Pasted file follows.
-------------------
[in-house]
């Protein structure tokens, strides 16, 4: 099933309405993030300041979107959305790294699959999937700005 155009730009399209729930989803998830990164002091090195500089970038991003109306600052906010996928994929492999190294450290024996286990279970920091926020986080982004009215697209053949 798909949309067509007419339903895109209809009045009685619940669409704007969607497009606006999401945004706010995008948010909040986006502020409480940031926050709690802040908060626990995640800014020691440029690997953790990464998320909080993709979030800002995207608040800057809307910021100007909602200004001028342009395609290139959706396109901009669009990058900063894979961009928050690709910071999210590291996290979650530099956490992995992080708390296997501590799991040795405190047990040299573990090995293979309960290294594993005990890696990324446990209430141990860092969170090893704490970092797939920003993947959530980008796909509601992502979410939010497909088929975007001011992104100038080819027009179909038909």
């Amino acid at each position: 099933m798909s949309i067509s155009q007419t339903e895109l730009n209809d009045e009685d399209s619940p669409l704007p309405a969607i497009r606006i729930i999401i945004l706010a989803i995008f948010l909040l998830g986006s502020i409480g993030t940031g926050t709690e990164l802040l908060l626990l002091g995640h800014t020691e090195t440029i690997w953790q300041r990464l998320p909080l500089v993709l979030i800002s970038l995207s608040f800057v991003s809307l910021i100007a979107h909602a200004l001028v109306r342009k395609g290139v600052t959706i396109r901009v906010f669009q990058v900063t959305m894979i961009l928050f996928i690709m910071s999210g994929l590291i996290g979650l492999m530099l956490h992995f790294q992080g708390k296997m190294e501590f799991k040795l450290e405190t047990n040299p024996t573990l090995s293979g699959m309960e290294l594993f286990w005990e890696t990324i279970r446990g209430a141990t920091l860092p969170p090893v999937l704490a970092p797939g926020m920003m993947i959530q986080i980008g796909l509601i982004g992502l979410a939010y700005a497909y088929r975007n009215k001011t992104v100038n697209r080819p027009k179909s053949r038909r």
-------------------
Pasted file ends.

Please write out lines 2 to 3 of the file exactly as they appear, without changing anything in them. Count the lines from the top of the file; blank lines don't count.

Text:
């Protein structure tokens, strides 16, 4: 099933309405993030300041979107959305790294699959999937700005 155009730009399209729930989803998830990164002091090195500089970038991003109306600052906010996928994929492999190294450290024996286990279970920091926020986080982004009215697209053949 798909949309067509007419339903895109209809009045009685619940669409704007969607497009606006999401945004706010995008948010909040986006502020409480940031926050709690802040908060626990995640800014020691440029690997953790990464998320909080993709979030800002995207608040800057809307910021100007909602200004001028342009395609290139959706396109901009669009990058900063894979961009928050690709910071999210590291996290979650530099956490992995992080708390296997501590799991040795405190047990040299573990090995293979309960290294594993005990890696990324446990209430141990860092969170090893704490970092797939920003993947959530980008796909509601992502979410939010497909088929975007001011992104100038080819027009179909038909």
């Amino acid at each position: 099933m798909s949309i067509s155009q007419t339903e895109l730009n209809d009045e009685d399209s619940p669409l704007p309405a969607i497009r606006i729930i999401i945004l706010a989803i995008f948010l909040l998830g986006s502020i409480g993030t940031g926050t709690e990164l802040l908060l626990l002091g995640h800014t020691e090195t440029i690997w953790q300041r990464l998320p909080l500089v993709l979030i800002s970038l995207s608040f800057v991003s809307l910021i100007a979107h909602a200004l001028v109306r342009k395609g290139v600052t959706i396109r901009v906010f669009q990058v900063t959305m894979i961009l928050f996928i690709m910071s999210g994929l590291i996290g979650l492999m530099l956490h992995f790294q992080g708390k296997m190294e501590f799991k040795l450290e405190t047990n040299p024996t573990l090995s293979g699959m309960e290294l594993f286990w005990e890696t990324i279970r446990g209430a141990t920091l860092p969170p090893v999937l704490a970092p797939g926020m920003m993947i959530q986080i980008g796909l509601i982004g992502l979410a939010y700005a497909y088929r975007n009215k001011t992104v100038n697209r080819p027009k179909s053949r038909r």